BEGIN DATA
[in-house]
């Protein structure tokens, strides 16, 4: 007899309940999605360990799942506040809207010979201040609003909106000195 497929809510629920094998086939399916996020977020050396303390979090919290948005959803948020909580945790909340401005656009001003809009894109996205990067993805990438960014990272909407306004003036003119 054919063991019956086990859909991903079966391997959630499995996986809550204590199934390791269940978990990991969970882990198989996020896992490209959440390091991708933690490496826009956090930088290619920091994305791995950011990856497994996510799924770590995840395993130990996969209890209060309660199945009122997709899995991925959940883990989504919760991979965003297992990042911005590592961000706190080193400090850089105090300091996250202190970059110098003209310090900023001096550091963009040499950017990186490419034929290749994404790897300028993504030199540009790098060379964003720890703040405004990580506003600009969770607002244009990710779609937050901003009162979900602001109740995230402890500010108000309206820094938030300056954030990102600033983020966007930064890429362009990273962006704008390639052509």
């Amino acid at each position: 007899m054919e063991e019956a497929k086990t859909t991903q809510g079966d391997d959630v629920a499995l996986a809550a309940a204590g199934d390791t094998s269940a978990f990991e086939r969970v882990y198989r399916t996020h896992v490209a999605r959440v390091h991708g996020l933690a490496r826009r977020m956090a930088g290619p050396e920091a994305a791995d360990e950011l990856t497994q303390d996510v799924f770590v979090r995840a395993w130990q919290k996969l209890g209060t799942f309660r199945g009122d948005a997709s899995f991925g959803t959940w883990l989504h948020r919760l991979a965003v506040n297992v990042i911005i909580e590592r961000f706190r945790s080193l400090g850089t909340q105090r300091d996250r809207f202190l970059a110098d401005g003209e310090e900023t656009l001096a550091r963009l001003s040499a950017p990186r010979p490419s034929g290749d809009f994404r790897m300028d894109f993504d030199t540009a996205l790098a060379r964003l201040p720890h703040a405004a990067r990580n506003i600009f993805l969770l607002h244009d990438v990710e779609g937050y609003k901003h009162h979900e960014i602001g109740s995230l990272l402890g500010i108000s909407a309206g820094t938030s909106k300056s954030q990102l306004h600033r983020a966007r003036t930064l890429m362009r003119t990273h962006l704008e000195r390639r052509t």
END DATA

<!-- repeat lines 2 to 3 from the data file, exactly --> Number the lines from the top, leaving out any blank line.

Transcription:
């Protein structure tokens, strides 16, 4: 007899309940999605360990799942506040809207010979201040609003909106000195 497929809510629920094998086939399916996020977020050396303390979090919290948005959803948020909580945790909340401005656009001003809009894109996205990067993805990438960014990272909407306004003036003119 054919063991019956086990859909991903079966391997959630499995996986809550204590199934390791269940978990990991969970882990198989996020896992490209959440390091991708933690490496826009956090930088290619920091994305791995950011990856497994996510799924770590995840395993130990996969209890209060309660199945009122997709899995991925959940883990989504919760991979965003297992990042911005590592961000706190080193400090850089105090300091996250202190970059110098003209310090900023001096550091963009040499950017990186490419034929290749994404790897300028993504030199540009790098060379964003720890703040405004990580506003600009969770607002244009990710779609937050901003009162979900602001109740995230402890500010108000309206820094938030300056954030990102600033983020966007930064890429362009990273962006704008390639052509």
């Amino acid at each position: 007899m054919e063991e019956a497929k086990t859909t991903q809510g079966d391997d959630v629920a499995l996986a809550a309940a204590g199934d390791t094998s269940a978990f990991e086939r969970v882990y198989r399916t996020h896992v490209a999605r959440v390091h991708g996020l933690a490496r826009r977020m956090a930088g290619p050396e920091a994305a791995d360990e950011l990856t497994q303390d996510v799924f770590v979090r995840a395993w130990q919290k996969l209890g209060t799942f309660r199945g009122d948005a997709s899995f991925g959803t959940w883990l989504h948020r919760l991979a965003v506040n297992v990042i911005i909580e590592r961000f706190r945790s080193l400090g850089t909340q105090r300091d996250r809207f202190l970059a110098d401005g003209e310090e900023t656009l001096a550091r963009l001003s040499a950017p990186r010979p490419s034929g290749d809009f994404r790897m300028d894109f993504d030199t540009a996205l790098a060379r964003l201040p720890h703040a405004a990067r990580n506003i600009f993805l969770l607002h244009d990438v990710e779609g937050y609003k901003h009162h979900e960014i602001g109740s995230l990272l402890g500010i108000s909407a309206g820094t938030s909106k300056s954030q990102l306004h600033r983020a966007r003036t930064l890429m362009r003119t990273h962006l704008e000195r390639r052509t």